Researchers have devised a low-cost attack technique that can be leveraged to force fingerprints on smartphones to bypass user authentication and seize control of the device.
The approach, dubbed BrutePrintbypassed the limits imposed to counter failed biometric authentication attempts by weaponizing two zero-day vulnerabilities in the smartphone fingerprint authentication (SFA) framework.
The weaknesses, Cancel-After-Match-Fail (CAMF) and Match-After-Lock (MAL), exploit a logical flaw in the authentication framework, which arises due to insufficient protection of fingerprint data in the Serial Peripheral Interface (SPI) of the fingerprint sensor.
The result is a “hardware approach to performing a man-in-the-middle (MitM) attack for fingerprint image piracy,” researchers Yu Chen and Yiling He said in a research paper. “BrutePrint acts as an intermediary between the fingerprint sensor and the TEE (Trusted Execution Environment).”
The goal, in essence, is to be able to send an unlimited number of fingerprint images until a match is found. However, that presupposes that the threat actor already has the intended target device.
Additionally, adversaries must have a fingerprint database and setup consisting of a microcontroller board and an automatic clicker that can hijack data sent by the fingerprint sensor to carry out attacks for as little as $15.
The first of the two vulnerabilities that made this attack possible was CAMF, which allows increasing a system’s fault-tolerant capabilities by aborting checksums fingerprint data, thus giving attackers unlimited tries.
MAL, on the other hand, exploits side-channels to infer the match of fingerprint images on the target device, even when entering lock mode after too many repeated login attempts.
“Even though the lockout mode is checked further in Keyguard to disable unlocking, the authentication results have been made by TEE,” explained the researchers.
“Because a Success authentication result is returned immediately when a matching sample is met, a side-channel attack might infer the result from behavior such as response time and number of images acquired.”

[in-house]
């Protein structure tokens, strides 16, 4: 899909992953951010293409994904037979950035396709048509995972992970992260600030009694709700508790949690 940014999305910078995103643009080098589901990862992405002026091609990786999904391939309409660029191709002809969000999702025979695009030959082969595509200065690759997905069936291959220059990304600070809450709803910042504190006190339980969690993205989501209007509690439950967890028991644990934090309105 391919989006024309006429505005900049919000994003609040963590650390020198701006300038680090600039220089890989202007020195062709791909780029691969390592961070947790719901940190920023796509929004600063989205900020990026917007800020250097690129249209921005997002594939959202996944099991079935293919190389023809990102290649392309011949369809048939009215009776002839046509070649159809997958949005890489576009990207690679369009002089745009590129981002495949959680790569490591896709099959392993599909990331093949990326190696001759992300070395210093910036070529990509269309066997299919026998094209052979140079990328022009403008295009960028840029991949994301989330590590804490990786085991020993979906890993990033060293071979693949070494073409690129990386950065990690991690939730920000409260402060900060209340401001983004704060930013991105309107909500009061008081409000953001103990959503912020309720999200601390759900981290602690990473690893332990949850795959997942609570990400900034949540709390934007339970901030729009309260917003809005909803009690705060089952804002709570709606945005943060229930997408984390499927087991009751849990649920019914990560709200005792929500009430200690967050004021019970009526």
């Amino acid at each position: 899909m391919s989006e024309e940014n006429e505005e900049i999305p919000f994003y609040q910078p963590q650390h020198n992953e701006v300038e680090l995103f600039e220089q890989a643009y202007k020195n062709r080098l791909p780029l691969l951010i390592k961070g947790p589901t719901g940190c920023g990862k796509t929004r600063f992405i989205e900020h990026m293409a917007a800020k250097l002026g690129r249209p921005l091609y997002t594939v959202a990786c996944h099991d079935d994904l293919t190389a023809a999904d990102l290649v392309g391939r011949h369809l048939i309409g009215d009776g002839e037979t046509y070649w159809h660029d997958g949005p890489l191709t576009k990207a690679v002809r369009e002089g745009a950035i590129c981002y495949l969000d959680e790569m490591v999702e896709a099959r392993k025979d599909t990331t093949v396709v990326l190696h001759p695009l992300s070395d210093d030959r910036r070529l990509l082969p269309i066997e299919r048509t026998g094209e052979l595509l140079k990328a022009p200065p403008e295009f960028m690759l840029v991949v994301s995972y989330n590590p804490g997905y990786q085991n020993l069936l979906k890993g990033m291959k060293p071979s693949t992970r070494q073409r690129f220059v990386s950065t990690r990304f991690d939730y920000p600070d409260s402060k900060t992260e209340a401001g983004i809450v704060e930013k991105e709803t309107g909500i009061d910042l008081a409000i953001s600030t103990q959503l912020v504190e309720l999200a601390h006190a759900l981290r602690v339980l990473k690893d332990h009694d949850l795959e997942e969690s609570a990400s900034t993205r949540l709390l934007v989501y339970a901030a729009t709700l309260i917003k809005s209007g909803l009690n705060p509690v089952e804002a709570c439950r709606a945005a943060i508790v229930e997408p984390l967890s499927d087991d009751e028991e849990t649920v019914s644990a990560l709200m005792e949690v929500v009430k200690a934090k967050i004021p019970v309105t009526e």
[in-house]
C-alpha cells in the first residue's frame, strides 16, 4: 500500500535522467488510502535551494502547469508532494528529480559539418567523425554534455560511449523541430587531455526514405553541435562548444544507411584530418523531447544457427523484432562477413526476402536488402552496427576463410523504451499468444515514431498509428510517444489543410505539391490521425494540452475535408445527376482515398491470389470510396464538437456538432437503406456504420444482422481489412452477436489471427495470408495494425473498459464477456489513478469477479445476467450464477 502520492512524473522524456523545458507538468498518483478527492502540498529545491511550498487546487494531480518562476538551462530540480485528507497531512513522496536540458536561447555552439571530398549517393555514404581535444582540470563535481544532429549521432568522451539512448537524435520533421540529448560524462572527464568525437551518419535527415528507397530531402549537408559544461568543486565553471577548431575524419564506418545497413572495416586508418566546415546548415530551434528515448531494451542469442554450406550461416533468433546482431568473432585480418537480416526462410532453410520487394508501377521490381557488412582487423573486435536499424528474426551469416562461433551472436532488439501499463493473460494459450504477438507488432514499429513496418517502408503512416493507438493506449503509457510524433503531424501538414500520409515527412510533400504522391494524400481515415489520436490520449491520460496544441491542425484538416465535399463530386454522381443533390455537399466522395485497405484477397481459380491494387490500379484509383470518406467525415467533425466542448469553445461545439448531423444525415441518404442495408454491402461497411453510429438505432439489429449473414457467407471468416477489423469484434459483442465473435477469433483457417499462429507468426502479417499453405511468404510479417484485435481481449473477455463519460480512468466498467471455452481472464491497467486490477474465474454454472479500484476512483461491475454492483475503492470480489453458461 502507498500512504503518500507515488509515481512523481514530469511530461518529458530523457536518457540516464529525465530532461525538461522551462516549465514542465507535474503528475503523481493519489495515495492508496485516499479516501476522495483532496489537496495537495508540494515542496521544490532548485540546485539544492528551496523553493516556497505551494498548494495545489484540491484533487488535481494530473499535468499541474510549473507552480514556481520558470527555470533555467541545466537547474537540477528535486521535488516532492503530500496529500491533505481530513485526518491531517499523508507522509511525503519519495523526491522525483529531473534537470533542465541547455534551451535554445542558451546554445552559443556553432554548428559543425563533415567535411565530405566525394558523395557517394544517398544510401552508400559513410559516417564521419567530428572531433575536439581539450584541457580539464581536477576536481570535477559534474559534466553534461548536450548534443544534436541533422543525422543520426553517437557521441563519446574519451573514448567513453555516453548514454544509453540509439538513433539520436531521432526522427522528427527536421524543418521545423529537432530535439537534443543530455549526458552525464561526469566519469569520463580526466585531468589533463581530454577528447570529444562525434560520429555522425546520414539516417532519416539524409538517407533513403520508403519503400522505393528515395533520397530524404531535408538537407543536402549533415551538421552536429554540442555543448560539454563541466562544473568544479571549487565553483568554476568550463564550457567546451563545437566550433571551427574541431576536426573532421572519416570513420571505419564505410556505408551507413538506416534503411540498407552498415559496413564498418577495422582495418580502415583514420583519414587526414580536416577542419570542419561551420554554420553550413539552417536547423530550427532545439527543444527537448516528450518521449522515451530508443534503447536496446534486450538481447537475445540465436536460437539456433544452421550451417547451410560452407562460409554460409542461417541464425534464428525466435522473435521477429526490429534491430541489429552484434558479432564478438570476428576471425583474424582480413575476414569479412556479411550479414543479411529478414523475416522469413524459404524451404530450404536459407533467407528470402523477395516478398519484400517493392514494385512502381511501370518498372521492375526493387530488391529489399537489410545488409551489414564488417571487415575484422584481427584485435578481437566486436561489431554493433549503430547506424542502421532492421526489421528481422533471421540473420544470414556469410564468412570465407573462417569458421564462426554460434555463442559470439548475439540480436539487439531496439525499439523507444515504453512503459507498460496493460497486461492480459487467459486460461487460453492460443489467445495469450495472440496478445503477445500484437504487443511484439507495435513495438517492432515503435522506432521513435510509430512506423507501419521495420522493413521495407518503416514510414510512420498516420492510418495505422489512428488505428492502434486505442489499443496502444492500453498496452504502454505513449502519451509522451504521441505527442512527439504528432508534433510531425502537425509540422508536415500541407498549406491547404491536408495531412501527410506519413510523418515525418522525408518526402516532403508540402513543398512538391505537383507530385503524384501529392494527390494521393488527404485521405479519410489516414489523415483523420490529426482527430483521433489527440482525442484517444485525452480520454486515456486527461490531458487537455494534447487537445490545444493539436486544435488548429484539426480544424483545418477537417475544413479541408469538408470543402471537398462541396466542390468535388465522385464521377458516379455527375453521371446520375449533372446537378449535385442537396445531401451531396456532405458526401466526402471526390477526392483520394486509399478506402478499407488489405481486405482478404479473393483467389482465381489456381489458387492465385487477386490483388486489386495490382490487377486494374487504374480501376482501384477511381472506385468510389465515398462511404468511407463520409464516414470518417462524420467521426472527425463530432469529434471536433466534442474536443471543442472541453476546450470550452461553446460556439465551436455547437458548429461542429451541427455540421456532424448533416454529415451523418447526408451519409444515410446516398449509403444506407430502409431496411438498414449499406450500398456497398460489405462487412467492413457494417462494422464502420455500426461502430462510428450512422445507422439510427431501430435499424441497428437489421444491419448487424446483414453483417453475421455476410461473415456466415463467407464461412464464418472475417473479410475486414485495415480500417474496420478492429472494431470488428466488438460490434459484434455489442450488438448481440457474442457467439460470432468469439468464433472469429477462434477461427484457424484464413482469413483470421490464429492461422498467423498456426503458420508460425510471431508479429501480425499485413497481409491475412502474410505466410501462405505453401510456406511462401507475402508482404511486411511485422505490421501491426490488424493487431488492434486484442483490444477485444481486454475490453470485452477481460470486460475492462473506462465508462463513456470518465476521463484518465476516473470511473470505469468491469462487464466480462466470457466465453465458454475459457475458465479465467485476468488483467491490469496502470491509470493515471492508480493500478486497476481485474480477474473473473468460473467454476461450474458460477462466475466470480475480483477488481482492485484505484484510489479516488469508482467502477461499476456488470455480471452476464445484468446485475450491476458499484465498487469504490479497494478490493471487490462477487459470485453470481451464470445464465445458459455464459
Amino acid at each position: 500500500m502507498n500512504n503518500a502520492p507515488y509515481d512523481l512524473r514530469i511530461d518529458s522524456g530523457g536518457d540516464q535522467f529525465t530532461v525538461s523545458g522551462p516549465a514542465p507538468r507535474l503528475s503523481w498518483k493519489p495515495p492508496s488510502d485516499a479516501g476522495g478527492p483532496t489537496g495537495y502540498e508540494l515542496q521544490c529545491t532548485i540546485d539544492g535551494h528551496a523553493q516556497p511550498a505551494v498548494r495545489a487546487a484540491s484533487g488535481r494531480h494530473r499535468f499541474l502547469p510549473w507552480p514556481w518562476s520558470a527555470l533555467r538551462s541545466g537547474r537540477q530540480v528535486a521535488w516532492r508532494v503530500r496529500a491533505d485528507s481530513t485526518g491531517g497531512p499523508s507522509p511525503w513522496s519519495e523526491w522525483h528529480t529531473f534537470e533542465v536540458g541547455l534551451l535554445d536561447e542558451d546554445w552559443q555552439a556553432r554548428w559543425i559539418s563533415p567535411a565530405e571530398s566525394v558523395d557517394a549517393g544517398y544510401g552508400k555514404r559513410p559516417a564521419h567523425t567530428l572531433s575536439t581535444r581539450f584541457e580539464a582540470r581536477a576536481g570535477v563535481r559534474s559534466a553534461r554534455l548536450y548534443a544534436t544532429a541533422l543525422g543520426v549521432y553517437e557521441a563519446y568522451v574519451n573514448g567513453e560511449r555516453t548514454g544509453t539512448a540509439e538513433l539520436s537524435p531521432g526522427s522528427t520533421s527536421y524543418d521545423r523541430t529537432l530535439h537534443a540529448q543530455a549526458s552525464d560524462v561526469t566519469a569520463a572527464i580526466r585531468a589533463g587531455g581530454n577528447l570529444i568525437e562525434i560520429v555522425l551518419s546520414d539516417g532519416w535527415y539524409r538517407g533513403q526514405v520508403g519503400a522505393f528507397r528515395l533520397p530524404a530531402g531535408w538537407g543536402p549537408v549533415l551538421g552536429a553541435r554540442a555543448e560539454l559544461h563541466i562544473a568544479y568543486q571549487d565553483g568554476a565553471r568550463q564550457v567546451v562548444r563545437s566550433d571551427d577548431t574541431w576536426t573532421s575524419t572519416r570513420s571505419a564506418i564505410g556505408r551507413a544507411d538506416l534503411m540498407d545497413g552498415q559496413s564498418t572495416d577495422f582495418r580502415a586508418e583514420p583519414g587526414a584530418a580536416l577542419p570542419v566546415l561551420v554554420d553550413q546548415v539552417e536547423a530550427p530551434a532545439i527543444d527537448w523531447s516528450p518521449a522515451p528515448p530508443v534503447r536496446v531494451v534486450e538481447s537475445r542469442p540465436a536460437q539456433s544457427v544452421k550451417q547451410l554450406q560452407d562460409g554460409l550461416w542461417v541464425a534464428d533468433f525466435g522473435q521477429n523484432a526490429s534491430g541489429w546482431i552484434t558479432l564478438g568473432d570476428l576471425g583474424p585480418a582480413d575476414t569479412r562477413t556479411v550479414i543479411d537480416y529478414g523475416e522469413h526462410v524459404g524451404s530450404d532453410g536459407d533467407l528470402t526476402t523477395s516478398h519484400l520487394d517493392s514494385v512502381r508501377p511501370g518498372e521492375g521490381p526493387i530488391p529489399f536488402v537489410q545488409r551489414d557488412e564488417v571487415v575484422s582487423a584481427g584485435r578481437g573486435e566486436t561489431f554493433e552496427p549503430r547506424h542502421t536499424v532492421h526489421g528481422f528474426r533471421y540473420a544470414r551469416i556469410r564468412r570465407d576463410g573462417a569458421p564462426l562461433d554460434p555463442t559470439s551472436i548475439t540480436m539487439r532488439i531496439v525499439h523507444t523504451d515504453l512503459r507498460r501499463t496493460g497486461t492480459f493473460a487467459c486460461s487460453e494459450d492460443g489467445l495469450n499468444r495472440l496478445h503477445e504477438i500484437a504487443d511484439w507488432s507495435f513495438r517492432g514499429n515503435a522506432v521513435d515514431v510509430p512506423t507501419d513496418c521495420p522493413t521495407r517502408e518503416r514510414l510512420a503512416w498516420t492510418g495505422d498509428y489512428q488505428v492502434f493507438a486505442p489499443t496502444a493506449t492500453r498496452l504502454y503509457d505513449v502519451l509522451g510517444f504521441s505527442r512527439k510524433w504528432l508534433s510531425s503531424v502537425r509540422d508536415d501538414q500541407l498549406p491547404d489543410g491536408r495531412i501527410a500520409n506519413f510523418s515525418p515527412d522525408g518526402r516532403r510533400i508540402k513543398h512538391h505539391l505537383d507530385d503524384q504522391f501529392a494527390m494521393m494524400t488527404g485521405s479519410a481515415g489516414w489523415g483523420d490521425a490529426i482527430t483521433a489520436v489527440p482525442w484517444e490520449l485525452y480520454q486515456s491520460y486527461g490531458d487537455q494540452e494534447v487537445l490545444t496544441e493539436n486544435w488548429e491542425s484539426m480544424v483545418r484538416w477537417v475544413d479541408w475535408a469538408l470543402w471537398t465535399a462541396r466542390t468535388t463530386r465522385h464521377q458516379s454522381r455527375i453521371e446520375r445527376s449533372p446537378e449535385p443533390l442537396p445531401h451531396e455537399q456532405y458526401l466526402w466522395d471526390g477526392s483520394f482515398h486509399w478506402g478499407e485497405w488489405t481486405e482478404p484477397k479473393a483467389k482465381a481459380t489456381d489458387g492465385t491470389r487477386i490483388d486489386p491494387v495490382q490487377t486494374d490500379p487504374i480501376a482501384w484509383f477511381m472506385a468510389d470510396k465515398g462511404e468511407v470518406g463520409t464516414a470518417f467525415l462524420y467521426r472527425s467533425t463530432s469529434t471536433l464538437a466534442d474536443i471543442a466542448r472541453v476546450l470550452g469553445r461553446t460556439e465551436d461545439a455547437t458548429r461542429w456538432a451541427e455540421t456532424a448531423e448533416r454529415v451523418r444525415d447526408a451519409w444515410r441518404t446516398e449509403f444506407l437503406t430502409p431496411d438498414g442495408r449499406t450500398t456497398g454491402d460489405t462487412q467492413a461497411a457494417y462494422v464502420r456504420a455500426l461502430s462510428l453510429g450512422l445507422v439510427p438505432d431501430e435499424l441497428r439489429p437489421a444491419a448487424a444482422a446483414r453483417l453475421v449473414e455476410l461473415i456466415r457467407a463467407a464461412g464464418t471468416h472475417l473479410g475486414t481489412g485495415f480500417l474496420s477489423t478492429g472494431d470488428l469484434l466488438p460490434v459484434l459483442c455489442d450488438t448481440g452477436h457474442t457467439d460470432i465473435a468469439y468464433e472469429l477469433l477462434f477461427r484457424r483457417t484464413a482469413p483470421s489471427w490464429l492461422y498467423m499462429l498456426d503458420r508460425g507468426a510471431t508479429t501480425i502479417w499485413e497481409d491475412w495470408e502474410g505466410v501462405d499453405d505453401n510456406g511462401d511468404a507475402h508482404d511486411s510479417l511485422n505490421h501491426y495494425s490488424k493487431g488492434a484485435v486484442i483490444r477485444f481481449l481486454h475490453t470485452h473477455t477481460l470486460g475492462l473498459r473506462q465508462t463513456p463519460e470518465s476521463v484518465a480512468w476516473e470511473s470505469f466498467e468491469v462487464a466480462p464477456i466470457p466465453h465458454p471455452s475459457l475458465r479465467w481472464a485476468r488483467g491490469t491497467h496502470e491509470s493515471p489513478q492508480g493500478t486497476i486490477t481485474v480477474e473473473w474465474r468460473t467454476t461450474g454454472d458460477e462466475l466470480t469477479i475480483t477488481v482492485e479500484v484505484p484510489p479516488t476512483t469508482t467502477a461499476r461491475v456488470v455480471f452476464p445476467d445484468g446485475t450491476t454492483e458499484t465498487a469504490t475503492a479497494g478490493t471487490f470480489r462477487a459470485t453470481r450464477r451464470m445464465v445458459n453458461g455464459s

In an experimental setting, BrutePrint was evaluated against 10 different smartphone models from Apple, Huawei, OnePlus, OPPO, Samsung, Xiaomi, and vivo, resulting in unlimited efforts on Android and HarmonyOSand 10 additional attempts on the iOS device.
The findings come as a group of academics detail hybrid side-channels that leverage “a three-way trade-off between execution speed (i.e., frequency), power consumption, and temperature” in modern systems-on-chip (SoC) and GPUs to perform “browser-based pixel theft.” and history sniffing attacks” against Chrome 108 and Safari 16.2.
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This is achieved by designing computationally heavy SVG filters to leak pixel colors by measuring rendering times and silently harvesting the information with as high as 94% accuracy.
The issue has been acknowledged by Apple, Google, AMD, Intel, Nvidia, Qualcomm. The researchers also recommend “prohibiting SVG filters from being applied to iframes or hyperlinks” and preventing unreachable access to sensor readings.
BrutePrint and Hot Pixels also followed suit owned by Google invention from 10 security flaws in the Intel Trust Domain Extension (TDX) which can lead to arbitrary code execution, denial of service conditions, and loss of integrity.
On a related note, Intel CPUs have also been found prone to to side-channel attacks that take advantage of execution time variations caused by changes EFLAGS registration during temporary execution to decode data without relying on cache.